This year's annual disaster training exercise in Grey County focused on a large scale opioid overdose incident.
County Communications manager Rob Hatten says every year, they try out a different scenario to make sure their emergency plans are working, "It could be a tornado, an ice storm, any sort of natural disaster. This year was pretty unique though,' says Hatten explaining it's the first Public Health emergency they've tried in recent memory.
The exercise, held on November 7th, at County headquarters was a simulated scenario where 50,000 people are in West Grey to attend an outdoor concert in a field and tainted drugs are going around.
County Communications manager Rob Hatten says numerous community service providers took part including Grey County officials, those from West Grey and Owen Sound, the Health Unit, hospitals, Victim Services, paramedic services, police, fire and other partners.
County Warden Selwyn Hicks says in the scenario, there were fatalities and the concert was cancelled before it started, while emergency responders managed overdoses. Meanwhile, Hicks says in the scenario, people began to leave the area, the drugs making their way into other communities. He says the group also looked at how to communicate with the media about the hypothetical issue as it unfolded.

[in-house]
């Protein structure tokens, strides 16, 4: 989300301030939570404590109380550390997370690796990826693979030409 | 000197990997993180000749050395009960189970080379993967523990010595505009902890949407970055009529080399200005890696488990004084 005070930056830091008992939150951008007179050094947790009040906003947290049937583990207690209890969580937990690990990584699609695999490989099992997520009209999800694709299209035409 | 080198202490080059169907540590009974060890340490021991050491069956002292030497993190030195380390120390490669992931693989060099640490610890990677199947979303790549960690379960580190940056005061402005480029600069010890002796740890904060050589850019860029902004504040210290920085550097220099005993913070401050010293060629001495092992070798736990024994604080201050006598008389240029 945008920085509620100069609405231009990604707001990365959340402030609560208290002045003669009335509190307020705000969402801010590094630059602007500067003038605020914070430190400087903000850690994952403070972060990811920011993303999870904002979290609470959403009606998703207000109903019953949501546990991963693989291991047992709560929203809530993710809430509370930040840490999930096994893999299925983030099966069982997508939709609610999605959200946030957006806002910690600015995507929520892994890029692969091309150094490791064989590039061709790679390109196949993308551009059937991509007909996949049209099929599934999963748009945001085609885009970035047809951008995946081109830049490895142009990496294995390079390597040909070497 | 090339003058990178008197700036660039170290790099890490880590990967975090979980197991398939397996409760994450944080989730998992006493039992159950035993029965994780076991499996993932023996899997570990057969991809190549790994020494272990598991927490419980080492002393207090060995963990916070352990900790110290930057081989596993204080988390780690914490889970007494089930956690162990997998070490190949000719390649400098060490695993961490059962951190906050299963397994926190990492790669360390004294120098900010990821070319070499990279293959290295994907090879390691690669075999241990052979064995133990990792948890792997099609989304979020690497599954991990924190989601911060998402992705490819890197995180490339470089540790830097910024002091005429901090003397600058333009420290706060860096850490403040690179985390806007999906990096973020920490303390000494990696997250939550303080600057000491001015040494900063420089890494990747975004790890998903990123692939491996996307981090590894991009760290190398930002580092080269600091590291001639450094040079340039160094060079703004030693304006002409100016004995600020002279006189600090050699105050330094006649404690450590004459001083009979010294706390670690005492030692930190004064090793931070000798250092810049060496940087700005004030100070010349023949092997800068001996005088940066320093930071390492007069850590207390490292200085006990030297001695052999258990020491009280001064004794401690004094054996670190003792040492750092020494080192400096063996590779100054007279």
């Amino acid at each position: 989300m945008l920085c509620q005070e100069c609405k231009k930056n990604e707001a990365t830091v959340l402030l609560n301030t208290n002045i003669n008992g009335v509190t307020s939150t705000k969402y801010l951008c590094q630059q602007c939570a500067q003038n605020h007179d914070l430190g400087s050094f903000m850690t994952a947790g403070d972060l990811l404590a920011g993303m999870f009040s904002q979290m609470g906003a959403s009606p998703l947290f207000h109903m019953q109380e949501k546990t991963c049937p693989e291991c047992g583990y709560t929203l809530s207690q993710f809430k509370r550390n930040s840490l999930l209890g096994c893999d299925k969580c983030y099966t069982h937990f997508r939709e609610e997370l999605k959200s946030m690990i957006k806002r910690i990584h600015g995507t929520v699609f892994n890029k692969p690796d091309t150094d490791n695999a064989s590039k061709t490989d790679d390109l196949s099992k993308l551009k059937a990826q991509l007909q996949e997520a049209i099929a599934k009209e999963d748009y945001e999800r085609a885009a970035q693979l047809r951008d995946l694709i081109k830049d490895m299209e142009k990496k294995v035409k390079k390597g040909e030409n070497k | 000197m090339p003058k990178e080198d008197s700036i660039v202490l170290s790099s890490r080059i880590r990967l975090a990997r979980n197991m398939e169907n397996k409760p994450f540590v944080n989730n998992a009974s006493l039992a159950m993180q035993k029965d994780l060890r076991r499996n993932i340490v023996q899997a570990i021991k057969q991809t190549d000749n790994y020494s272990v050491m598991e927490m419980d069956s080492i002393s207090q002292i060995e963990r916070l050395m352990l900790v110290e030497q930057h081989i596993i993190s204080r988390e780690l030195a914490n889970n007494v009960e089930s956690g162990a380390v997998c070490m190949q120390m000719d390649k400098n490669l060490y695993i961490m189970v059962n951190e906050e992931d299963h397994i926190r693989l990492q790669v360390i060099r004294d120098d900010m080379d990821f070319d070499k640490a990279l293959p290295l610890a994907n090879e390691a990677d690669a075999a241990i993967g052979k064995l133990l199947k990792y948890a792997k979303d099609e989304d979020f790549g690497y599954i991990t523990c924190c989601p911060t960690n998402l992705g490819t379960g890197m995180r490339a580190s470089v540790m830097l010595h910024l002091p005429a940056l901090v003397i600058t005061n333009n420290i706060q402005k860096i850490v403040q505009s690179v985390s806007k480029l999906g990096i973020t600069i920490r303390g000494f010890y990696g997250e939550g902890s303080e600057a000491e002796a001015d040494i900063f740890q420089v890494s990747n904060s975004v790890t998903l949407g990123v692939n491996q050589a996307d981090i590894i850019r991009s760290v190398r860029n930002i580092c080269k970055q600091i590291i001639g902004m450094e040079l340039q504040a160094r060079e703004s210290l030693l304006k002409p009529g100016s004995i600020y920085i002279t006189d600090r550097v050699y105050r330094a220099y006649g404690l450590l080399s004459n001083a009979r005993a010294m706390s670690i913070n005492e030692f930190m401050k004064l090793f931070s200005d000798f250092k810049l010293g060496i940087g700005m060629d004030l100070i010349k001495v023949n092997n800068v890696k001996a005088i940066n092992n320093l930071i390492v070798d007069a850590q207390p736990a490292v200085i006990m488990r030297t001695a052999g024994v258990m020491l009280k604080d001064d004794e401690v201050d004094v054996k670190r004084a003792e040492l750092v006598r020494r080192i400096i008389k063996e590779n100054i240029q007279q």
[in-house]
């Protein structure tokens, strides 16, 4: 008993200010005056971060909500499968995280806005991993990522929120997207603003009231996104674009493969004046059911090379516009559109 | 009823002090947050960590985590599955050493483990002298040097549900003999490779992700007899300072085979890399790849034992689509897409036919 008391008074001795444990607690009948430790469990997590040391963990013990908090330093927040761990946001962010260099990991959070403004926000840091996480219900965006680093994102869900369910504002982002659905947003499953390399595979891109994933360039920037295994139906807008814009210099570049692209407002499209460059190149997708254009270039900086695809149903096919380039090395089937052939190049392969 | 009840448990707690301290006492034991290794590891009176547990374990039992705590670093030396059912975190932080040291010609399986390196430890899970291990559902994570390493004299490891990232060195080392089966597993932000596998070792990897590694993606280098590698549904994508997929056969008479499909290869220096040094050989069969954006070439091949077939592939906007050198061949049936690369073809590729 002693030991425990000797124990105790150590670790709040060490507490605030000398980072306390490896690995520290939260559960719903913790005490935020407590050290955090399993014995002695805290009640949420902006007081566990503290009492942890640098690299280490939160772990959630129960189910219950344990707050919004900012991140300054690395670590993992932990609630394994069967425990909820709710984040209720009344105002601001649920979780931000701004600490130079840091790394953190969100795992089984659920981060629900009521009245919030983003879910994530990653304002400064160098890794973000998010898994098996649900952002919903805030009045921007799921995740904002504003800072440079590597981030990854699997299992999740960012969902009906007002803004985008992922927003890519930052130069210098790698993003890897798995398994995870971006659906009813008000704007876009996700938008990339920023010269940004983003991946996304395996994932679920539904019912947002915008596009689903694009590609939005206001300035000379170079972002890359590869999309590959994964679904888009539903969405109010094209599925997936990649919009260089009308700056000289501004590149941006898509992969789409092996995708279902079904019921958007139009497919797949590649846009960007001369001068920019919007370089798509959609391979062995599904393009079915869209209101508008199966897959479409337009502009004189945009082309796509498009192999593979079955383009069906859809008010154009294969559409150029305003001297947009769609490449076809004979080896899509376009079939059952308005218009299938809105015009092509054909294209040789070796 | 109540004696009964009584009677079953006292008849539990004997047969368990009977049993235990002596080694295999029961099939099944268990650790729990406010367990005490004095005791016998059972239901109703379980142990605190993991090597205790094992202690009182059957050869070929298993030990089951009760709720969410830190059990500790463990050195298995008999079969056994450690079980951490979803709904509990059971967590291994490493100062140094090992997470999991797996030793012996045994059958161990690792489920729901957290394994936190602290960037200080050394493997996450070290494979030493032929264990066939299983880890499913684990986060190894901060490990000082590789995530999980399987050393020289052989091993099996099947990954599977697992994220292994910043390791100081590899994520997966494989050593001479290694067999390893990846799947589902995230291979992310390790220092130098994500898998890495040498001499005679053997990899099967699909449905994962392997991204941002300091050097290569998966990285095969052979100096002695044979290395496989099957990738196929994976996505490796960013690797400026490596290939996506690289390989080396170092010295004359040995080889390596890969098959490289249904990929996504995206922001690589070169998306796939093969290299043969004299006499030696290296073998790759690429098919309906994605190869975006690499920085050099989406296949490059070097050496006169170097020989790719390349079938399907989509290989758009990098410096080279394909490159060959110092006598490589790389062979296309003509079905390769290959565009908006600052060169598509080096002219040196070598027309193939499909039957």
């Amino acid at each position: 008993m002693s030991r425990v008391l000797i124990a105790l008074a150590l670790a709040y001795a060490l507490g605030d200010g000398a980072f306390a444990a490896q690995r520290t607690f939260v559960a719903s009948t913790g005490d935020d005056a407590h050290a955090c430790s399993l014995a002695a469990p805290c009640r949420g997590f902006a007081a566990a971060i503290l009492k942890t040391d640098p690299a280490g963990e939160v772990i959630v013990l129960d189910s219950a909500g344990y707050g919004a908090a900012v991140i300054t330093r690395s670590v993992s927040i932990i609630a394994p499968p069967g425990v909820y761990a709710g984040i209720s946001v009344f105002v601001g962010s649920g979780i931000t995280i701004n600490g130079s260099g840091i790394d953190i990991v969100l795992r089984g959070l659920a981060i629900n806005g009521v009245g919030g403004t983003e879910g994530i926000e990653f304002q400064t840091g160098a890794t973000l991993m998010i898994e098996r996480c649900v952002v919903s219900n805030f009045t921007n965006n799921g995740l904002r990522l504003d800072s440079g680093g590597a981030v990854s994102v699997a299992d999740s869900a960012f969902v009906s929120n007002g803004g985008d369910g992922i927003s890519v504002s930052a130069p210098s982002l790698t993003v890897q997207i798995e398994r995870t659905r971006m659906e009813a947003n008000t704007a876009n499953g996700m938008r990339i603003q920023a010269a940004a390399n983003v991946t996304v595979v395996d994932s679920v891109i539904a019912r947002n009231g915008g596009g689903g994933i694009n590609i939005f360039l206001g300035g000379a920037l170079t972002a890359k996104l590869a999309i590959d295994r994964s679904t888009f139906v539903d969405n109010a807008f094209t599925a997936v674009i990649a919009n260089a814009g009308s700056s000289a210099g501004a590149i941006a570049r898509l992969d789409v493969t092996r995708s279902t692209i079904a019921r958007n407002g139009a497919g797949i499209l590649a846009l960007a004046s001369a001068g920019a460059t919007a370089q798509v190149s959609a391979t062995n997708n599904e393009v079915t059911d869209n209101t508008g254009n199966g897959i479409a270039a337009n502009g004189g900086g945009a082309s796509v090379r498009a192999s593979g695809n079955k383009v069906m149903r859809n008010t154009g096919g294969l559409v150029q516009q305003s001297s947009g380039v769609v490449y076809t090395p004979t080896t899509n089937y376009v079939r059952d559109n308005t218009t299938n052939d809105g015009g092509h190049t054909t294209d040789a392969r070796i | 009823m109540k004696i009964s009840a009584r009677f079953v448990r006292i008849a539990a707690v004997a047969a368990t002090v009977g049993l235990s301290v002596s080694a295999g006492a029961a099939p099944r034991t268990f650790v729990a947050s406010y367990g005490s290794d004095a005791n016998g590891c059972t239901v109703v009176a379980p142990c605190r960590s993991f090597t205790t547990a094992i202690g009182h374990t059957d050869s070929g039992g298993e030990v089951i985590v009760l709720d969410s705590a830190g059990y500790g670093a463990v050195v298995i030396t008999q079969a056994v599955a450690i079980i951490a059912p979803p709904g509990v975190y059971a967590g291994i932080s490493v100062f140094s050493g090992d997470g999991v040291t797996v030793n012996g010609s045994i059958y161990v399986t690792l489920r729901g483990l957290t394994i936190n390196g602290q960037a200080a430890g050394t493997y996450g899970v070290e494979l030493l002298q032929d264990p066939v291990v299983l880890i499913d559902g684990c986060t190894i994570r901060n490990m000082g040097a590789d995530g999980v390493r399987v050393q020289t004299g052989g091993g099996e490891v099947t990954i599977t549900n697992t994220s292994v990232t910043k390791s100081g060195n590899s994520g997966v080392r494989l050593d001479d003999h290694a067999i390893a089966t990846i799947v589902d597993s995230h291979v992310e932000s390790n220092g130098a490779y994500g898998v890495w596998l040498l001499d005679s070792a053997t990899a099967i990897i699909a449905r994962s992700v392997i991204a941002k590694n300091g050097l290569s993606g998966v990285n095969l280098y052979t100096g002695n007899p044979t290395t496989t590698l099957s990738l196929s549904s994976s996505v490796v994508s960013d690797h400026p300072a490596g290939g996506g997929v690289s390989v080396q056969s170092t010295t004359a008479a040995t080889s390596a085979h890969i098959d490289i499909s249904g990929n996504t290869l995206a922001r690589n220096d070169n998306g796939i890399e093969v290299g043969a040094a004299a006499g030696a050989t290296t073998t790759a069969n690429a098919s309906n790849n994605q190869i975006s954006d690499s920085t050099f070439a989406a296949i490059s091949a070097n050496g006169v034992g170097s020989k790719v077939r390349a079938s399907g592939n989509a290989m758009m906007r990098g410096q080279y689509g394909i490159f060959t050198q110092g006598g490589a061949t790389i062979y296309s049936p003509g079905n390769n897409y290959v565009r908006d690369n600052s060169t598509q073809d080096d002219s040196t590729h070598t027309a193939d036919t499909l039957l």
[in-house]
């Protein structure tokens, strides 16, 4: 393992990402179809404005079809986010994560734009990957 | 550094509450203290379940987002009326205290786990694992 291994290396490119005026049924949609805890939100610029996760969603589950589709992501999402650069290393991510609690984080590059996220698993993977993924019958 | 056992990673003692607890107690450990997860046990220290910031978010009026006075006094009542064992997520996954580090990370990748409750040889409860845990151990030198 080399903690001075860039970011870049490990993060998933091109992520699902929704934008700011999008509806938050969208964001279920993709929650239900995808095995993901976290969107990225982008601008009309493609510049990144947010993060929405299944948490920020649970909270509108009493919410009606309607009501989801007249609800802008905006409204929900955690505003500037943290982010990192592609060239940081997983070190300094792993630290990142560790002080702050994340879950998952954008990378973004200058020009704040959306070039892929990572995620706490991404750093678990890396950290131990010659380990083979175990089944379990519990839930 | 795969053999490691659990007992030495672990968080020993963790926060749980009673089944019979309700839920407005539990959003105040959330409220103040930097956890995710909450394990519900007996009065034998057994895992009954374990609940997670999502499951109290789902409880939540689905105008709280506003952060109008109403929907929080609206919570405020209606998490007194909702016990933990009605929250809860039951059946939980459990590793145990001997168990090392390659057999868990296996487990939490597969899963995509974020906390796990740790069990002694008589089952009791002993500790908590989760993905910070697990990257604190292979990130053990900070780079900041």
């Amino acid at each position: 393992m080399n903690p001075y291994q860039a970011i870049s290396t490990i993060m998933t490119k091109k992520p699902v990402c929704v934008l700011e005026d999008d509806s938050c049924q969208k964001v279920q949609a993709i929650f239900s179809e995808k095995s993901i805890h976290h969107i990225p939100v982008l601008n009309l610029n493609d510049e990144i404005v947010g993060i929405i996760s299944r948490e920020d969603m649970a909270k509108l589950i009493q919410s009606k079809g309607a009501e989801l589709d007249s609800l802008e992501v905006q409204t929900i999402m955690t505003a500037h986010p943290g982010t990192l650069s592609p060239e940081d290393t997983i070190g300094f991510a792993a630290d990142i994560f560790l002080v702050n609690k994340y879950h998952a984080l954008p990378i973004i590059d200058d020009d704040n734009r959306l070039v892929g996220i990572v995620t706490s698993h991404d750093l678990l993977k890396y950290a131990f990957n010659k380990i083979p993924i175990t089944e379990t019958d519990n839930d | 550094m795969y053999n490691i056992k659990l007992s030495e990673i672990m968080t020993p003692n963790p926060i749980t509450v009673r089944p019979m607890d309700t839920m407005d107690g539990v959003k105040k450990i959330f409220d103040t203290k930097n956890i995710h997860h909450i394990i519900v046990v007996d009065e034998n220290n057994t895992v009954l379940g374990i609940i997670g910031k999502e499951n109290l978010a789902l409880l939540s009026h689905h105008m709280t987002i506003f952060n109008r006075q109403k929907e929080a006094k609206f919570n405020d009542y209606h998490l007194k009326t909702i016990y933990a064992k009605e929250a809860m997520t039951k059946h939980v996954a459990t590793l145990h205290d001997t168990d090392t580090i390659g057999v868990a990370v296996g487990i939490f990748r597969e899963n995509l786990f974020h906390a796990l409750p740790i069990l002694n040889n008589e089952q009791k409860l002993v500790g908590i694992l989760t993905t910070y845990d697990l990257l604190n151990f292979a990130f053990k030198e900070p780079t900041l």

Rob Hatten says it may be the first time in Ontario a large scale overdose incident like this has been used in a training exercise.
He says the County and the Grey Bruce Health Unit came up with the idea in part, because Public Health is looking to develop an Opioid Response plan.
"This seemed to be the perfect opportunity to test what they've developed so far and to see if it's working and to help make tweaks to the plan," says Hatten.
Warden Selwyn Hicks says part of the exercise was determining when to declare things a state of emergency at a County level and when other municipalities would do so.
In a media release, Public Health Manager Ian Reich, says "From a Public Health lens, testing response to a large-scale overdose situation is important. The scenario humanizes the opioid epidemic and provides a realistic opportunity to view how it can touch everyone."
For more information about emergency management in Grey County, visit www.grey.ca/emergency-preparedness.
Hanover also recently did its annual disaster exercise which involved a collision with a truck carrying chemicals that caused a spill and eventually a fire that firefighters in the scenario were successful at containing, but a rainstorm then began to wash the chemicals along the streets.